This is the title of an article in today’s Times. According to a recent report* poorer areas and areas outside of London and the South East have far less charitable activity going on to tackle social problems. Blackpool, in the bottom 10 deprived locations, has 47 charities, equivalent to 1.7 per 1,000 people. Hackney in London, with similar levels of deprivation has 449, or 3.9 per 1,000 people. The Cotswolds, 263rd out of 326 in the index of deprivation has 6.6 charities per 1,000 people. This speaks of where people with resources, time and motivation tend to live. No double there are social problems in the Cotswolds, but it would be interesting to compare them with Blackpool. Or Ardwick, Manchester. As the article says: “Charities say that they are less bureaucratic than the government and closer to the people who need the help most. However, by being based in affluent areas and focusing on the problems there, this argument is undermined.”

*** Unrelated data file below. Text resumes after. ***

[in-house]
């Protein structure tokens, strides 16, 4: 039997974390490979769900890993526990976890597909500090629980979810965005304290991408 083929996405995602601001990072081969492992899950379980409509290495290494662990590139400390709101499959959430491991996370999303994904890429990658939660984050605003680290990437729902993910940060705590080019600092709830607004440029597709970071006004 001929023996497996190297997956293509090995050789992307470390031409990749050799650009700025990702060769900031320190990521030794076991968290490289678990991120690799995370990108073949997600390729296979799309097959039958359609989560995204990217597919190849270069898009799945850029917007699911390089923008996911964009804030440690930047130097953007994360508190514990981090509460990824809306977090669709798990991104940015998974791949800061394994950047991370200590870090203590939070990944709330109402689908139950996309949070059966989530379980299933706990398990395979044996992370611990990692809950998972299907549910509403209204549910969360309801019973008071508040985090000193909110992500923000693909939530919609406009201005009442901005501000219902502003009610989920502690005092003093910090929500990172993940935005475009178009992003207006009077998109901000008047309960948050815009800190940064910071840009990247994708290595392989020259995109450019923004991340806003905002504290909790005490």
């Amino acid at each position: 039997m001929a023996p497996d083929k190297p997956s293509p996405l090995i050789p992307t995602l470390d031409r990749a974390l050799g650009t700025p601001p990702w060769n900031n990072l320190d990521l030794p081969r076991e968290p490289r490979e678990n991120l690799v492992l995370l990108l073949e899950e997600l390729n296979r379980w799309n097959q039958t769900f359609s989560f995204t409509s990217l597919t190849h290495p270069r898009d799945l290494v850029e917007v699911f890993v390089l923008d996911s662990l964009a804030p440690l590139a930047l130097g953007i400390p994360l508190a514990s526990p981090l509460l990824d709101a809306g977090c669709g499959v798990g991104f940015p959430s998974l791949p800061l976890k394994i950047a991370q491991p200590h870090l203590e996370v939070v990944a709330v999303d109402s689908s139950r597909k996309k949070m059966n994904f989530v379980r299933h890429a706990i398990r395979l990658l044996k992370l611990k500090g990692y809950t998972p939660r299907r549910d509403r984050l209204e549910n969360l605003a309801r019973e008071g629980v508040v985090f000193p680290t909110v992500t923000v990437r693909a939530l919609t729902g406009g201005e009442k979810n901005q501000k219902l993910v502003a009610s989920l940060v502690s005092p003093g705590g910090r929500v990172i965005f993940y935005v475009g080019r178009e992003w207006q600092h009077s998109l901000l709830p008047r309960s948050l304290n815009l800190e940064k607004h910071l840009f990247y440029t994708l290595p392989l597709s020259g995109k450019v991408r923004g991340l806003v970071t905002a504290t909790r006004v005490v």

More evidence of deprived (mostly urban) losing out to affluent (mostly suburban). I wonder if the pattern for church-based charitable activity (or any activity) is any different… How many are actually “closer to the people who need help the most”? That’s a survey waiting to be commissioned. Any takers?
[*Ironically, the report comes from the London-based Centre for Social Justice, an ‘independent (hmm) think-tank’ founded by Iain Duncan-Smith while in post-Tory-party-leader wilderness. Good that they’re exposing stuff like this. Could the founder please take note?]